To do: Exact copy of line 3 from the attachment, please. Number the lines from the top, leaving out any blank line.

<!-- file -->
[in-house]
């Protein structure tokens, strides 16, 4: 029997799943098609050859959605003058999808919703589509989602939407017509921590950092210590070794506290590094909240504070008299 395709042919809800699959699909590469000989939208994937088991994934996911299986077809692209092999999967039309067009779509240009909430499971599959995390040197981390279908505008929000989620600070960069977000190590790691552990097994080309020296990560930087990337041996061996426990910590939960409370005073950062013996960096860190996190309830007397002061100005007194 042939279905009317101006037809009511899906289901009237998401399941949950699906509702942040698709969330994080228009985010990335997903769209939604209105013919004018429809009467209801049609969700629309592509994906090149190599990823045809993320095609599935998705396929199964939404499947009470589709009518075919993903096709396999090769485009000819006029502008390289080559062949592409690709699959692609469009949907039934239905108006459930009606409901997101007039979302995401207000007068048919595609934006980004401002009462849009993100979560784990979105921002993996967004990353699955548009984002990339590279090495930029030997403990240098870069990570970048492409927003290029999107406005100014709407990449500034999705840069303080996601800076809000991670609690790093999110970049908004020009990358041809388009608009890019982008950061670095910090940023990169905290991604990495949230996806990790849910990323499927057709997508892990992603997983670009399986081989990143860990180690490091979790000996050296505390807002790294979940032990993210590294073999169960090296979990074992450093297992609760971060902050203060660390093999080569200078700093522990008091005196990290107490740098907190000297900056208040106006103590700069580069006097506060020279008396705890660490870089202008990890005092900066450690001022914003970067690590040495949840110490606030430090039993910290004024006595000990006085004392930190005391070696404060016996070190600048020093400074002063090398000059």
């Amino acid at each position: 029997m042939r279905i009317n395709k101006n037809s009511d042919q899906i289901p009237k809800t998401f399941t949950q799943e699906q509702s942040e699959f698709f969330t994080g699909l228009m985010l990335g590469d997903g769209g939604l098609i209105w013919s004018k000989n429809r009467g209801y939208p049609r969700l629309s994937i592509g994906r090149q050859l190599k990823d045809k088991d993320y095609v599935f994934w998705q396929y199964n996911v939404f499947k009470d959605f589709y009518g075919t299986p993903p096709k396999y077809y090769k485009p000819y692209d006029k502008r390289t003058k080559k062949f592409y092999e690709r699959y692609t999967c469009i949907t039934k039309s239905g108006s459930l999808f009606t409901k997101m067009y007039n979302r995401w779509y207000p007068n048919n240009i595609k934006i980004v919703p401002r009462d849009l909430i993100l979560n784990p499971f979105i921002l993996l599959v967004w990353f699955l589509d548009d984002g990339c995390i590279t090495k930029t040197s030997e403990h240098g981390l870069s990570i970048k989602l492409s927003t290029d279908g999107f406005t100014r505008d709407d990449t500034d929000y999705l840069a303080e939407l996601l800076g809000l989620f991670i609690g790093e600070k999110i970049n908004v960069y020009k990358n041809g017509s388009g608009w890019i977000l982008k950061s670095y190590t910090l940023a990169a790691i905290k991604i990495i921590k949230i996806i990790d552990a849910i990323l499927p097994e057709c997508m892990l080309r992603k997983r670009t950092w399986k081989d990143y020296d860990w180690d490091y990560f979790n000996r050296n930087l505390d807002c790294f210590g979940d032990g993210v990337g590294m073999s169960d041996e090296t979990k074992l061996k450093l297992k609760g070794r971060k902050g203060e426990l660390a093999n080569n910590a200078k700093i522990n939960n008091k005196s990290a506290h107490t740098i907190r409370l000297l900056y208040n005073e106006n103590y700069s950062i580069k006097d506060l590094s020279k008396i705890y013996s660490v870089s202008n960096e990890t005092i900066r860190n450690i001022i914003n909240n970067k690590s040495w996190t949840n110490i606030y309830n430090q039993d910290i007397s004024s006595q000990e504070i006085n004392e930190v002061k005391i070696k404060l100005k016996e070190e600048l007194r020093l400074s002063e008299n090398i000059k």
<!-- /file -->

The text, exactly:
């Amino acid at each position: 029997m042939r279905i009317n395709k101006n037809s009511d042919q899906i289901p009237k809800t998401f399941t949950q799943e699906q509702s942040e699959f698709f969330t994080g699909l228009m985010l990335g590469d997903g769209g939604l098609i209105w013919s004018k000989n429809r009467g209801y939208p049609r969700l629309s994937i592509g994906r090149q050859l190599k990823d045809k088991d993320y095609v599935f994934w998705q396929y199964n996911v939404f499947k009470d959605f589709y009518g075919t299986p993903p096709k396999y077809y090769k485009p000819y692209d006029k502008r390289t003058k080559k062949f592409y092999e690709r699959y692609t999967c469009i949907t039934k039309s239905g108006s459930l999808f009606t409901k997101m067009y007039n979302r995401w779509y207000p007068n048919n240009i595609k934006i980004v919703p401002r009462d849009l909430i993100l979560n784990p499971f979105i921002l993996l599959v967004w990353f699955l589509d548009d984002g990339c995390i590279t090495k930029t040197s030997e403990h240098g981390l870069s990570i970048k989602l492409s927003t290029d279908g999107f406005t100014r505008d709407d990449t500034d929000y999705l840069a303080e939407l996601l800076g809000l989620f991670i609690g790093e600070k999110i970049n908004v960069y020009k990358n041809g017509s388009g608009w890019i977000l982008k950061s670095y190590t910090l940023a990169a790691i905290k991604i990495i921590k949230i996806i990790d552990a849910i990323l499927p097994e057709c997508m892990l080309r992603k997983r670009t950092w399986k081989d990143y020296d860990w180690d490091y990560f979790n000996r050296n930087l505390d807002c790294f210590g979940d032990g993210v990337g590294m073999s169960d041996e090296t979990k074992l061996k450093l297992k609760g070794r971060k902050g203060e426990l660390a093999n080569n910590a200078k700093i522990n939960n008091k005196s990290a506290h107490t740098i907190r409370l000297l900056y208040n005073e106006n103590y700069s950062i580069k006097d506060l590094s020279k008396i705890y013996s660490v870089s202008n960096e990890t005092i900066r860190n450690i001022i914003n909240n970067k690590s040495w996190t949840n110490i606030y309830n430090q039993d910290i007397s004024s006595q000990e504070i006085n004392e930190v002061k005391i070696k404060l100005k016996e070190e600048l007194r020093l400074s002063e008299n090398i000059k």